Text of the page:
Qatar's government investment vehicles are making increasing investments in their home economy, defying the traditional dictum of where sovereign wealth funds should invest.
Investment funds look inwards
As a steady stream of Qatari economic figures show signs of slowing growth, Qatar's state investment vehicles are turning their vast capital reserves inwards.
Last month, the Qatar Investment Authority, which typically invests in assets overseas to prevent additional liquidity from gas receipts from flooding the local market, said it was preparing to buy into Qatar Insurance Company (QIC), a local firm.
The insurer said its board had approved the sale of 7,755,574 shares to Qatar Holding at an implied total cost of US$134.1 million (Dh492.5m), which it said would increase the firm's capital by $21.3m.
The move was made "to take advantage of the economic strength of Qatar Holding, as a strategic partner in strengthening investor confidence in the shares of QIC, strengthen its financial position to contribute its future plans, install its regional presence and confirm their survival in the competition between the major insurance companies at the regional and international levels," QIC said in a statement to the Qatar Exchange.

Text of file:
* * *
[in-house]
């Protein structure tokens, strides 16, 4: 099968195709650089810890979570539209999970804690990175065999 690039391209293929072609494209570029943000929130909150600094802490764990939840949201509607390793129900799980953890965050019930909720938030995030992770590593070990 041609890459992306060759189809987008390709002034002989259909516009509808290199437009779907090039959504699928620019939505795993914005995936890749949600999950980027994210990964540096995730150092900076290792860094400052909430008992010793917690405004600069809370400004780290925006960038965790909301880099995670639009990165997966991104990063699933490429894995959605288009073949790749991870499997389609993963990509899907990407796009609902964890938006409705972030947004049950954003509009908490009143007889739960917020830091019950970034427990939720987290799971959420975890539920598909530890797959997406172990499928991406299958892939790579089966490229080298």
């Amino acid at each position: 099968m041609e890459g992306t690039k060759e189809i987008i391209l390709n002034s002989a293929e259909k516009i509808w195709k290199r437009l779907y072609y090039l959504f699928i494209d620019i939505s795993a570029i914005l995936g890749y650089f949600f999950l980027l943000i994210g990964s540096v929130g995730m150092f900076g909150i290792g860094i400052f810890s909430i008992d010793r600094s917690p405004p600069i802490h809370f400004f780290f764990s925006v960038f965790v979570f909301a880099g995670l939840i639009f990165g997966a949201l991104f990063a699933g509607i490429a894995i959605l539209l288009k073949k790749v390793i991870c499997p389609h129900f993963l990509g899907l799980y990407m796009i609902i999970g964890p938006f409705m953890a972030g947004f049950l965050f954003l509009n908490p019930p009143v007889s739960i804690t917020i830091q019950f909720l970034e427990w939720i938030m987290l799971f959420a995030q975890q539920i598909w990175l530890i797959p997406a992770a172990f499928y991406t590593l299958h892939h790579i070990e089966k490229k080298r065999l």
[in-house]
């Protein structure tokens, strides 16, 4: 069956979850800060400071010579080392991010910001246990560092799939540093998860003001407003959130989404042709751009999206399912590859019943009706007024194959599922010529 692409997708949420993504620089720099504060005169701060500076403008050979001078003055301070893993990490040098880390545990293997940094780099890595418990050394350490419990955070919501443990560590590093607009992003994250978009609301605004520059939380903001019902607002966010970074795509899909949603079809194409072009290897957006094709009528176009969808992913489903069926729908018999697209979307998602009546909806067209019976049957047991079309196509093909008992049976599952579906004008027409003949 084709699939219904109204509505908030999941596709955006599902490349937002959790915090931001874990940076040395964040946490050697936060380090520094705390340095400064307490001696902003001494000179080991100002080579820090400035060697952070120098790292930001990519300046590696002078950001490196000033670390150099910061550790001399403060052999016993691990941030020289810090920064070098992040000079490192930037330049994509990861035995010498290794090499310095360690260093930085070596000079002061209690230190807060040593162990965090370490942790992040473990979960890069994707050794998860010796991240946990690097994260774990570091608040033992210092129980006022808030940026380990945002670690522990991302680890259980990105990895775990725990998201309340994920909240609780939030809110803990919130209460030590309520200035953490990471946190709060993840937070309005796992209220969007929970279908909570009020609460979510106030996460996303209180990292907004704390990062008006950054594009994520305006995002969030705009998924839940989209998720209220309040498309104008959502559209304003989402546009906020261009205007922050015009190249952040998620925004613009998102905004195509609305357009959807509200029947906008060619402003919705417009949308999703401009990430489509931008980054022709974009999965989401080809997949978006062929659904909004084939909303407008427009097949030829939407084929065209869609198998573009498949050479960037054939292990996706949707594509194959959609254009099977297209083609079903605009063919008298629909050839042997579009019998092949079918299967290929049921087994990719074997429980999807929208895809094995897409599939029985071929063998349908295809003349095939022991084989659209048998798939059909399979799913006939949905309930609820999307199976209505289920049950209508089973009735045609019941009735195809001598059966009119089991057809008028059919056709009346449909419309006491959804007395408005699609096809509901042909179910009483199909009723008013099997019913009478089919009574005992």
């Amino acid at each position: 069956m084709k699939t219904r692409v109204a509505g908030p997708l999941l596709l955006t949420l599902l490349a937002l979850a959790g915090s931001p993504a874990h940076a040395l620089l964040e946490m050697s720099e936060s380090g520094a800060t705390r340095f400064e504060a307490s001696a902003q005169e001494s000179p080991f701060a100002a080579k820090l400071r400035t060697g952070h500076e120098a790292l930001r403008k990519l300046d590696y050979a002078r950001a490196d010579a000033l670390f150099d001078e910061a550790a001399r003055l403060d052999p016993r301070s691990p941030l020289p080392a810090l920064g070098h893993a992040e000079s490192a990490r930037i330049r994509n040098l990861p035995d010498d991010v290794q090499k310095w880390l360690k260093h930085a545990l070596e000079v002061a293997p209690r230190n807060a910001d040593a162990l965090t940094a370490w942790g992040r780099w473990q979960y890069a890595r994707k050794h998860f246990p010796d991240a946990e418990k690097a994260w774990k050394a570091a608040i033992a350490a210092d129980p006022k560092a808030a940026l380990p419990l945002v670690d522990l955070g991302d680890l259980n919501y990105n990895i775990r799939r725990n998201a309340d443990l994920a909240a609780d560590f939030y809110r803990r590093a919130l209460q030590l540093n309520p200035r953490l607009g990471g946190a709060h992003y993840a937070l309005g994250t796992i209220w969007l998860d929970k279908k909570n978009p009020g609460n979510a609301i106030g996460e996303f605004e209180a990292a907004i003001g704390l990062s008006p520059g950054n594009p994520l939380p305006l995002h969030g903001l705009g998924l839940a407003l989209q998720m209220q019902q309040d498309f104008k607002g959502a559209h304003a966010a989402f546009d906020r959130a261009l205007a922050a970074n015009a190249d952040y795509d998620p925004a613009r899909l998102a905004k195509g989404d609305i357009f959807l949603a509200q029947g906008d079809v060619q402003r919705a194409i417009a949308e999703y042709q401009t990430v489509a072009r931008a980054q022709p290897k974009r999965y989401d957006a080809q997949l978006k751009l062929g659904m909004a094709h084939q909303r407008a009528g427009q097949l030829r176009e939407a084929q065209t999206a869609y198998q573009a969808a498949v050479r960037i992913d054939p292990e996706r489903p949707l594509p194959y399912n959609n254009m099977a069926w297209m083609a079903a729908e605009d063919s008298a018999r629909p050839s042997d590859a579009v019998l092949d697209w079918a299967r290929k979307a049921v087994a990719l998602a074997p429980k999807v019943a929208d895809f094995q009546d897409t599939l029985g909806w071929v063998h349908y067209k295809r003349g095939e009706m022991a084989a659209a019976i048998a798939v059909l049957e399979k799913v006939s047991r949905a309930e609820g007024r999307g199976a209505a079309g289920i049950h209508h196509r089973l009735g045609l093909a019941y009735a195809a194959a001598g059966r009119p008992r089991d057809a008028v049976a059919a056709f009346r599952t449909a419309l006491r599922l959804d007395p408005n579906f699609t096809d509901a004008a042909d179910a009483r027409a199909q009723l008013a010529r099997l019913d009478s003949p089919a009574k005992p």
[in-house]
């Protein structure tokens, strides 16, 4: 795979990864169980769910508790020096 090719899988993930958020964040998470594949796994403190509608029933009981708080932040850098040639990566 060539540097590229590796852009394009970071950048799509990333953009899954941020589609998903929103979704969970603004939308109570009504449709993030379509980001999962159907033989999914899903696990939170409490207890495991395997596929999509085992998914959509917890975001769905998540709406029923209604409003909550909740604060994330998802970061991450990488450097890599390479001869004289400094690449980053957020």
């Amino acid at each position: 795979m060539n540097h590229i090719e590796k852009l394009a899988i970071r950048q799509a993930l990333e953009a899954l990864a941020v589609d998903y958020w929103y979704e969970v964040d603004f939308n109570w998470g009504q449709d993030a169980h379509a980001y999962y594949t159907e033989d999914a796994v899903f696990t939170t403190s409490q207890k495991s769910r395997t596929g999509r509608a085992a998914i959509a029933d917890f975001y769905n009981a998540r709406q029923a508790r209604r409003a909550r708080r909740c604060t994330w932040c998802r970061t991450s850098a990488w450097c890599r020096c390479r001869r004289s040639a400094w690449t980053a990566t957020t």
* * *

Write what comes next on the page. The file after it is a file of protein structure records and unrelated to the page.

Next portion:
Gulf International Services, an oilfield services company, also agreed to allow the Qatari General Retirement and Pension Authority to take a 21.4 per cent stake in the company, increasing from a current 1.4 per cent through a purchase of shares from Qatar Petroleum.
Not all Qatari companies are seeking funding from the country's government investors. Industries Qatar and Qatar Cement have both upped their limits on share purchases by international investors during the past few months.
Signs of strain can be found across Qatar's economy, even if they are manageable for now. Loans at Qatari banks represented 112 per cent of deposits at the end of September. Although the rate has improved from a peak of 121.8 per cent in June, banks remain overextended and dependent on interbank lending. Equity outflows by international investors have totalled $588m so far this year, more than offsetting inflows into markets in the rest of the Middle East, says Deutsche Bank.